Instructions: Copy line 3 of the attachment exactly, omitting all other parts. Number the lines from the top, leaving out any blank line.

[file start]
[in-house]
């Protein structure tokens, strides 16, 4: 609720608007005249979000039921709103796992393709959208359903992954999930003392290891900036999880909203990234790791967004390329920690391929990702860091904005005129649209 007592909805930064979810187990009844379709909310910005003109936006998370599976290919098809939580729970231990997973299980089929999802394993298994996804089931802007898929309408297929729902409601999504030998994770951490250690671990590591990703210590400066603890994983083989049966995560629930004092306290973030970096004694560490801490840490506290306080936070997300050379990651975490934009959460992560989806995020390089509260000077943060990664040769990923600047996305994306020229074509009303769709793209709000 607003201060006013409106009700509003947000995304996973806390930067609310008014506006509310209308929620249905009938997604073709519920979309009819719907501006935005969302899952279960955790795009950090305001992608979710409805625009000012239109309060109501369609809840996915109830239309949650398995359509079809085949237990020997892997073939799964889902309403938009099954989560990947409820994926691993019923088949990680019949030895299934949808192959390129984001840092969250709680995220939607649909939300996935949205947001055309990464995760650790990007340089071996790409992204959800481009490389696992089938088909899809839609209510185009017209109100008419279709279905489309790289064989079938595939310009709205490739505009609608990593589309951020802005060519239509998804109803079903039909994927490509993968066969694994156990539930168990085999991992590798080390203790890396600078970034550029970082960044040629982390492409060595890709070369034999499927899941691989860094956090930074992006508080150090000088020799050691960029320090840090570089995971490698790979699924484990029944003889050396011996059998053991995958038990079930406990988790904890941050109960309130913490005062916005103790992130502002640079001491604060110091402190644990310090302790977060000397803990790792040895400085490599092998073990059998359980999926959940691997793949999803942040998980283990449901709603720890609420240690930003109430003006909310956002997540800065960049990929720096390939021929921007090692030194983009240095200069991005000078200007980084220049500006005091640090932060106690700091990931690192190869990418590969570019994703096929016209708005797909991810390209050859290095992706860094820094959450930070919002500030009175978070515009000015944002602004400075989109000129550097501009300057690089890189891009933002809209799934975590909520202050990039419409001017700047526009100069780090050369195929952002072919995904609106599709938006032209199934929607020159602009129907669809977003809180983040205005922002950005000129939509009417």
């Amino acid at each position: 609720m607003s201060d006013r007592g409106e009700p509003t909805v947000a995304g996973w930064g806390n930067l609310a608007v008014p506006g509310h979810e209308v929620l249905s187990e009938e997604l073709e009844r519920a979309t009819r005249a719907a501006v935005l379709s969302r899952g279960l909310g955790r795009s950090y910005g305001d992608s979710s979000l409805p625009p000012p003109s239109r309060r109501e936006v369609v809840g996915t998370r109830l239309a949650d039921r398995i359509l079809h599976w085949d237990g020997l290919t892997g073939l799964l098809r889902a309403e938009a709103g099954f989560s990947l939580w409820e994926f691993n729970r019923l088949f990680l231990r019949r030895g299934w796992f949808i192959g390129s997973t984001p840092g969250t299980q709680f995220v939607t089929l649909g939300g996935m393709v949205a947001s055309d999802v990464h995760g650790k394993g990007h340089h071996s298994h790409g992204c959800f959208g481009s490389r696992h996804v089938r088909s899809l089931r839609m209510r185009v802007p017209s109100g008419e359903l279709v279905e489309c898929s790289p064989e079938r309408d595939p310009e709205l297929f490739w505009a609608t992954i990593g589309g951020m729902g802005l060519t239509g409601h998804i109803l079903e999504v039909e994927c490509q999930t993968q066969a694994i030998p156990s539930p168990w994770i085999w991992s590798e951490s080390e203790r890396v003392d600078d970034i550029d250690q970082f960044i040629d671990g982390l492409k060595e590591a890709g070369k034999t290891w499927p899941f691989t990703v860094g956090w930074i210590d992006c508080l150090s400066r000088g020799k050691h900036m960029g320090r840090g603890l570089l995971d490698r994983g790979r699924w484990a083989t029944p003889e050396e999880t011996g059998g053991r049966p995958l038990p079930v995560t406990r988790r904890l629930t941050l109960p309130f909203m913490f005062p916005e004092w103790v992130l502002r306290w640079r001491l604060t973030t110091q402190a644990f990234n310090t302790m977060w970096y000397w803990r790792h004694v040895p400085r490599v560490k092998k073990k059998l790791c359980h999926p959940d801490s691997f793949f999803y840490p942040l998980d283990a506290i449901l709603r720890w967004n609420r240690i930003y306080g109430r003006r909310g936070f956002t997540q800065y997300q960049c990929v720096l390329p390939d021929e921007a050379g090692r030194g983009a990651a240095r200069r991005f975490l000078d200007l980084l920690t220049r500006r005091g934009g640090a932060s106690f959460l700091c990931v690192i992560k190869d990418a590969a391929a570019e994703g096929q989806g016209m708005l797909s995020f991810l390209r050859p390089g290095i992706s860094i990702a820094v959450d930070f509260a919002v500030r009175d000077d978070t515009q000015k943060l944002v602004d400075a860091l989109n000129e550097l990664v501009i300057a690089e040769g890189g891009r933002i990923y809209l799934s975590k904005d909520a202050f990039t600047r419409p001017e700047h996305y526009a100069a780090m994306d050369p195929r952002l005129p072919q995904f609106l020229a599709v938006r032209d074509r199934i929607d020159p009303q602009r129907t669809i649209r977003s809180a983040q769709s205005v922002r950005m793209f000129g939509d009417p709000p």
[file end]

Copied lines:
């Amino acid at each position: 609720m607003s201060d006013r007592g409106e009700p509003t909805v947000a995304g996973w930064g806390n930067l609310a608007v008014p506006g509310h979810e209308v929620l249905s187990e009938e997604l073709e009844r519920a979309t009819r005249a719907a501006v935005l379709s969302r899952g279960l909310g955790r795009s950090y910005g305001d992608s979710s979000l409805p625009p000012p003109s239109r309060r109501e936006v369609v809840g996915t998370r109830l239309a949650d039921r398995i359509l079809h599976w085949d237990g020997l290919t892997g073939l799964l098809r889902a309403e938009a709103g099954f989560s990947l939580w409820e994926f691993n729970r019923l088949f990680l231990r019949r030895g299934w796992f949808i192959g390129s997973t984001p840092g969250t299980q709680f995220v939607t089929l649909g939300g996935m393709v949205a947001s055309d999802v990464h995760g650790k394993g990007h340089h071996s298994h790409g992204c959800f959208g481009s490389r696992h996804v089938r088909s899809l089931r839609m209510r185009v802007p017209s109100g008419e359903l279709v279905e489309c898929s790289p064989e079938r309408d595939p310009e709205l297929f490739w505009a609608t992954i990593g589309g951020m729902g802005l060519t239509g409601h998804i109803l079903e999504v039909e994927c490509q999930t993968q066969a694994i030998p156990s539930p168990w994770i085999w991992s590798e951490s080390e203790r890396v003392d600078d970034i550029d250690q970082f960044i040629d671990g982390l492409k060595e590591a890709g070369k034999t290891w499927p899941f691989t990703v860094g956090w930074i210590d992006c508080l150090s400066r000088g020799k050691h900036m960029g320090r840090g603890l570089l995971d490698r994983g790979r699924w484990a083989t029944p003889e050396e999880t011996g059998g053991r049966p995958l038990p079930v995560t406990r988790r904890l629930t941050l109960p309130f909203m913490f005062p916005e004092w103790v992130l502002r306290w640079r001491l604060t973030t110091q402190a644990f990234n310090t302790m977060w970096y000397w803990r790792h004694v040895p400085r490599v560490k092998k073990k059998l790791c359980h999926p959940d801490s691997f793949f999803y840490p942040l998980d283990a506290i449901l709603r720890w967004n609420r240690i930003y306080g109430r003006r909310g936070f956002t997540q800065y997300q960049c990929v720096l390329p390939d021929e921007a050379g090692r030194g983009a990651a240095r200069r991005f975490l000078d200007l980084l920690t220049r500006r005091g934009g640090a932060s106690f959460l700091c990931v690192i992560k190869d990418a590969a391929a570019e994703g096929q989806g016209m708005l797909s995020f991810l390209r050859p390089g290095i992706s860094i990702a820094v959450d930070f509260a919002v500030r009175d000077d978070t515009q000015k943060l944002v602004d400075a860091l989109n000129e550097l990664v501009i300057a690089e040769g890189g891009r933002i990923y809209l799934s975590k904005d909520a202050f990039t600047r419409p001017e700047h996305y526009a100069a780090m994306d050369p195929r952002l005129p072919q995904f609106l020229a599709v938006r032209d074509r199934i929607d020159p009303q602009r129907t669809i649209r977003s809180a983040q769709s205005v922002r950005m793209f000129g939509d009417p709000p």